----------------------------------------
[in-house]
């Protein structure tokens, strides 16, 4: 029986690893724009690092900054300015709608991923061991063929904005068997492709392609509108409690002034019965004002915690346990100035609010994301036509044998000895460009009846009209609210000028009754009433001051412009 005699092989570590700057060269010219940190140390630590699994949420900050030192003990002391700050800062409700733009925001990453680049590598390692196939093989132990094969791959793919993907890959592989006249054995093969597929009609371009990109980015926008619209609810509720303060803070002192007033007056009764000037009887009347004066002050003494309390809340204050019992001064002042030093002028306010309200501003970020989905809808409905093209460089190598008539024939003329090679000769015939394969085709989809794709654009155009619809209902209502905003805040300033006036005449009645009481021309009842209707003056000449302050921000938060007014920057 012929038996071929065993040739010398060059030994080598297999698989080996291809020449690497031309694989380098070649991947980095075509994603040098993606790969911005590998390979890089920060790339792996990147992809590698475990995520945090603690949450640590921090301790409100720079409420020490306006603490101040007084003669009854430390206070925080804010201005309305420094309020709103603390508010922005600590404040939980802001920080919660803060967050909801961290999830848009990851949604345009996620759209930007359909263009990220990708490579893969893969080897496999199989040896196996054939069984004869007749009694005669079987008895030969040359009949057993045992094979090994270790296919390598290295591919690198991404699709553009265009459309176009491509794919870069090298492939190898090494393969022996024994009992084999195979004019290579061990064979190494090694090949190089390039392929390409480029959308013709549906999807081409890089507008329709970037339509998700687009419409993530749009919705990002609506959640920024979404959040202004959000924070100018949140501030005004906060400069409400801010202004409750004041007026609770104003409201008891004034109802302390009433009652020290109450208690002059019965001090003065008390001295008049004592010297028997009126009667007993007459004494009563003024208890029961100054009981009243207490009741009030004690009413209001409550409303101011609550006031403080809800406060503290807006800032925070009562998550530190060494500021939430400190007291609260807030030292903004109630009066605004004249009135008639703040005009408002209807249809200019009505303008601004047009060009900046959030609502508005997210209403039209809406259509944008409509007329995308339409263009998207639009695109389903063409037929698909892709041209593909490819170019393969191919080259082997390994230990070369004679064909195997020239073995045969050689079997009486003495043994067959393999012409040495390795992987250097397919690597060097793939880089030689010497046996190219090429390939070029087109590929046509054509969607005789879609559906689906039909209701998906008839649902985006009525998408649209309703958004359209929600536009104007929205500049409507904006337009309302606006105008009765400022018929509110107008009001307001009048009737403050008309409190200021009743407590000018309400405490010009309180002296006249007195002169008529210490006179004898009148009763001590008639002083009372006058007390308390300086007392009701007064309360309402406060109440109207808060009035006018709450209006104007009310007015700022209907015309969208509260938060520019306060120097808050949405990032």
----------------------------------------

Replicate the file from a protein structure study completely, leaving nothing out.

[in-house]
């Protein structure tokens, strides 16, 4: 029986690893724009690092900054300015709608991923061991063929904005068997492709392609509108409690002034019965004002915690346990100035609010994301036509044998000895460009009846009209609210000028009754009433001051412009 005699092989570590700057060269010219940190140390630590699994949420900050030192003990002391700050800062409700733009925001990453680049590598390692196939093989132990094969791959793919993907890959592989006249054995093969597929009609371009990109980015926008619209609810509720303060803070002192007033007056009764000037009887009347004066002050003494309390809340204050019992001064002042030093002028306010309200501003970020989905809808409905093209460089190598008539024939003329090679000769015939394969085709989809794709654009155009619809209902209502905003805040300033006036005449009645009481021309009842209707003056000449302050921000938060007014920057 012929038996071929065993040739010398060059030994080598297999698989080996291809020449690497031309694989380098070649991947980095075509994603040098993606790969911005590998390979890089920060790339792996990147992809590698475990995520945090603690949450640590921090301790409100720079409420020490306006603490101040007084003669009854430390206070925080804010201005309305420094309020709103603390508010922005600590404040939980802001920080919660803060967050909801961290999830848009990851949604345009996620759209930007359909263009990220990708490579893969893969080897496999199989040896196996054939069984004869007749009694005669079987008895030969040359009949057993045992094979090994270790296919390598290295591919690198991404699709553009265009459309176009491509794919870069090298492939190898090494393969022996024994009992084999195979004019290579061990064979190494090694090949190089390039392929390409480029959308013709549906999807081409890089507008329709970037339509998700687009419409993530749009919705990002609506959640920024979404959040202004959000924070100018949140501030005004906060400069409400801010202004409750004041007026609770104003409201008891004034109802302390009433009652020290109450208690002059019965001090003065008390001295008049004592010297028997009126009667007993007459004494009563003024208890029961100054009981009243207490009741009030004690009413209001409550409303101011609550006031403080809800406060503290807006800032925070009562998550530190060494500021939430400190007291609260807030030292903004109630009066605004004249009135008639703040005009408002209807249809200019009505303008601004047009060009900046959030609502508005997210209403039209809406259509944008409509007329995308339409263009998207639009695109389903063409037929698909892709041209593909490819170019393969191919080259082997390994230990070369004679064909195997020239073995045969050689079997009486003495043994067959393999012409040495390795992987250097397919690597060097793939880089030689010497046996190219090429390939070029087109590929046509054509969607005789879609559906689906039909209701998906008839649902985006009525998408649209309703958004359209929600536009104007929205500049409507904006337009309302606006105008009765400022018929509110107008009001307001009048009737403050008309409190200021009743407590000018309400405490010009309180002296006249007195002169008529210490006179004898009148009763001590008639002083009372006058007390308390300086007392009701007064309360309402406060109440109207808060009035006018709450209006104007009310007015700022209907015309969208509260938060520019306060120097808050949405990032």